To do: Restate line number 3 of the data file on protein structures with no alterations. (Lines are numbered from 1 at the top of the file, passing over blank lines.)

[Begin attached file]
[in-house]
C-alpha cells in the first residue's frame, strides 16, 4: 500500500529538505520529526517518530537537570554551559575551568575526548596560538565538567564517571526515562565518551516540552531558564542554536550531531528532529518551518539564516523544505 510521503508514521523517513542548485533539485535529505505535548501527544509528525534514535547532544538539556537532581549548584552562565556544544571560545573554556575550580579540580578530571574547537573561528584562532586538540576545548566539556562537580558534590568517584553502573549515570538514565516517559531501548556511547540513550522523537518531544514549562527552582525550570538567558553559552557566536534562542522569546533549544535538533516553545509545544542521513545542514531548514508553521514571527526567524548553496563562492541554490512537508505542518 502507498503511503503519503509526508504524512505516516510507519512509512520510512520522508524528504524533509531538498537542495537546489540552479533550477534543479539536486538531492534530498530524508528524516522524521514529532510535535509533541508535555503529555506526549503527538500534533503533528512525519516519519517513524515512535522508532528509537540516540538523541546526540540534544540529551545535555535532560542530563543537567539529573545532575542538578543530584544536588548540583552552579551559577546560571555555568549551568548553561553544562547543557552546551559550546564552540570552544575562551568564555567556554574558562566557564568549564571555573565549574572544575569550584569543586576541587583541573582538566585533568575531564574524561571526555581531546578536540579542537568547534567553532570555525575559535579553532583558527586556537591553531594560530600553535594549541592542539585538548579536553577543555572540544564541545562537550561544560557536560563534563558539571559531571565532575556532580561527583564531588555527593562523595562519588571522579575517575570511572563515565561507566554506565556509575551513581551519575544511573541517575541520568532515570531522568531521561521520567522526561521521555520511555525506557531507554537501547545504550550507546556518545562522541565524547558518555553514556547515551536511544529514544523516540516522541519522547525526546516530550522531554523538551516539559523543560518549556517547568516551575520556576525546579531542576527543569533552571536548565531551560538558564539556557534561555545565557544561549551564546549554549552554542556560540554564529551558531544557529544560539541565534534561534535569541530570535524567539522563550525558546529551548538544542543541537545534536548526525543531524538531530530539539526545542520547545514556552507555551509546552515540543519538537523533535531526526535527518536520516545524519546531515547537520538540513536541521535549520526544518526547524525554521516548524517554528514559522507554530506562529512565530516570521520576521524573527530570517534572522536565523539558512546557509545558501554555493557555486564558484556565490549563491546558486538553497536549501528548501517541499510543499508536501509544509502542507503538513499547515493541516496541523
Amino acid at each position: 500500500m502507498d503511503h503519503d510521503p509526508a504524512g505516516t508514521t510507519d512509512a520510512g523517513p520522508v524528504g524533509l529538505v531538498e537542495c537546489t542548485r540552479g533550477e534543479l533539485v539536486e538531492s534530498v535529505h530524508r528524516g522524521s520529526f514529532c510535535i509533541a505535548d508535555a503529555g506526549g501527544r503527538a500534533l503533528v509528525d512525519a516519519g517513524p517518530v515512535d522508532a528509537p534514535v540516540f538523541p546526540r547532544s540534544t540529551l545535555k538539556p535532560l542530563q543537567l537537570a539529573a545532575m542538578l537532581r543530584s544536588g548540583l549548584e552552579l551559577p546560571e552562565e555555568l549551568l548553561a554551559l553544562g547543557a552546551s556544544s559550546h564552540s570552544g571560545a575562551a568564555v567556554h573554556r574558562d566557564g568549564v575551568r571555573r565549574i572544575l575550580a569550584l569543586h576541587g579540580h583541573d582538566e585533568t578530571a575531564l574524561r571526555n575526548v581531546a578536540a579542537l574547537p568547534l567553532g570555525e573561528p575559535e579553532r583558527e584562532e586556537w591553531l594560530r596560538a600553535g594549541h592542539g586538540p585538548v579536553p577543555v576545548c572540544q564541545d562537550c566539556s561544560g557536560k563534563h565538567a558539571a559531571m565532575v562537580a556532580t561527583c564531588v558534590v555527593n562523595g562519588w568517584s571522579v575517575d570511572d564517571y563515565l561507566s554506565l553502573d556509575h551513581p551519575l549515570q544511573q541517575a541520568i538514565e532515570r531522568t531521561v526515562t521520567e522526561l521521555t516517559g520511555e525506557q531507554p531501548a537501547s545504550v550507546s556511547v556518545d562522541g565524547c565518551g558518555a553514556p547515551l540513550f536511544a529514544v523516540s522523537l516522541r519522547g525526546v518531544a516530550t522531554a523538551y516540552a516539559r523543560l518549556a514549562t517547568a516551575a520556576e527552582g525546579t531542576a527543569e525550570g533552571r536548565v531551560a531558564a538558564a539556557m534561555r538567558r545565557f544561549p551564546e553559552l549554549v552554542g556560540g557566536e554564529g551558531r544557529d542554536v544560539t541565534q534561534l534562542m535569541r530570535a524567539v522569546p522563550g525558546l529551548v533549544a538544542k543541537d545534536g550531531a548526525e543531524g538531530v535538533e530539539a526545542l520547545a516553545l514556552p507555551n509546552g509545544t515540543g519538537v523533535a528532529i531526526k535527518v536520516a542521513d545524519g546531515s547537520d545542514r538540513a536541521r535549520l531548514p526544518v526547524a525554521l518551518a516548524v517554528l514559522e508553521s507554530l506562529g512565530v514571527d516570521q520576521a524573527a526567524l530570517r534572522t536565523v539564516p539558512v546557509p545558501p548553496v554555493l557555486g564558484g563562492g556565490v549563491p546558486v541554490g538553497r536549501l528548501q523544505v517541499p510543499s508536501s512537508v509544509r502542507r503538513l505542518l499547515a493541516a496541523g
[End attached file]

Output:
Amino acid at each position: 500500500m502507498d503511503h503519503d510521503p509526508a504524512g505516516t508514521t510507519d512509512a520510512g523517513p520522508v524528504g524533509l529538505v531538498e537542495c537546489t542548485r540552479g533550477e534543479l533539485v539536486e538531492s534530498v535529505h530524508r528524516g522524521s520529526f514529532c510535535i509533541a505535548d508535555a503529555g506526549g501527544r503527538a500534533l503533528v509528525d512525519a516519519g517513524p517518530v515512535d522508532a528509537p534514535v540516540f538523541p546526540r547532544s540534544t540529551l545535555k538539556p535532560l542530563q543537567l537537570a539529573a545532575m542538578l537532581r543530584s544536588g548540583l549548584e552552579l551559577p546560571e552562565e555555568l549551568l548553561a554551559l553544562g547543557a552546551s556544544s559550546h564552540s570552544g571560545a575562551a568564555v567556554h573554556r574558562d566557564g568549564v575551568r571555573r565549574i572544575l575550580a569550584l569543586h576541587g579540580h583541573d582538566e585533568t578530571a575531564l574524561r571526555n575526548v581531546a578536540a579542537l574547537p568547534l567553532g570555525e573561528p575559535e579553532r583558527e584562532e586556537w591553531l594560530r596560538a600553535g594549541h592542539g586538540p585538548v579536553p577543555v576545548c572540544q564541545d562537550c566539556s561544560g557536560k563534563h565538567a558539571a559531571m565532575v562537580a556532580t561527583c564531588v558534590v555527593n562523595g562519588w568517584s571522579v575517575d570511572d564517571y563515565l561507566s554506565l553502573d556509575h551513581p551519575l549515570q544511573q541517575a541520568i538514565e532515570r531522568t531521561v526515562t521520567e522526561l521521555t516517559g520511555e525506557q531507554p531501548a537501547s545504550v550507546s556511547v556518545d562522541g565524547c565518551g558518555a553514556p547515551l540513550f536511544a529514544v523516540s522523537l516522541r519522547g525526546v518531544a516530550t522531554a523538551y516540552a516539559r523543560l518549556a514549562t517547568a516551575a520556576e527552582g525546579t531542576a527543569e525550570g533552571r536548565v531551560a531558564a538558564a539556557m534561555r538567558r545565557f544561549p551564546e553559552l549554549v552554542g556560540g557566536e554564529g551558531r544557529d542554536v544560539t541565534q534561534l534562542m535569541r530570535a524567539v522569546p522563550g525558546l529551548v533549544a538544542k543541537d545534536g550531531a548526525e543531524g538531530v535538533e530539539a526545542l520547545a516553545l514556552p507555551n509546552g509545544t515540543g519538537v523533535a528532529i531526526k535527518v536520516a542521513d545524519g546531515s547537520d545542514r538540513a536541521r535549520l531548514p526544518v526547524a525554521l518551518a516548524v517554528l514559522e508553521s507554530l506562529g512565530v514571527d516570521q520576521a524573527a526567524l530570517r534572522t536565523v539564516p539558512v546557509p545558501p548553496v554555493l557555486g564558484g563562492g556565490v549563491p546558486v541554490g538553497r536549501l528548501q523544505v517541499p510543499s508536501s512537508v509544509r502542507r503538513l505542518l499547515a493541516a496541523g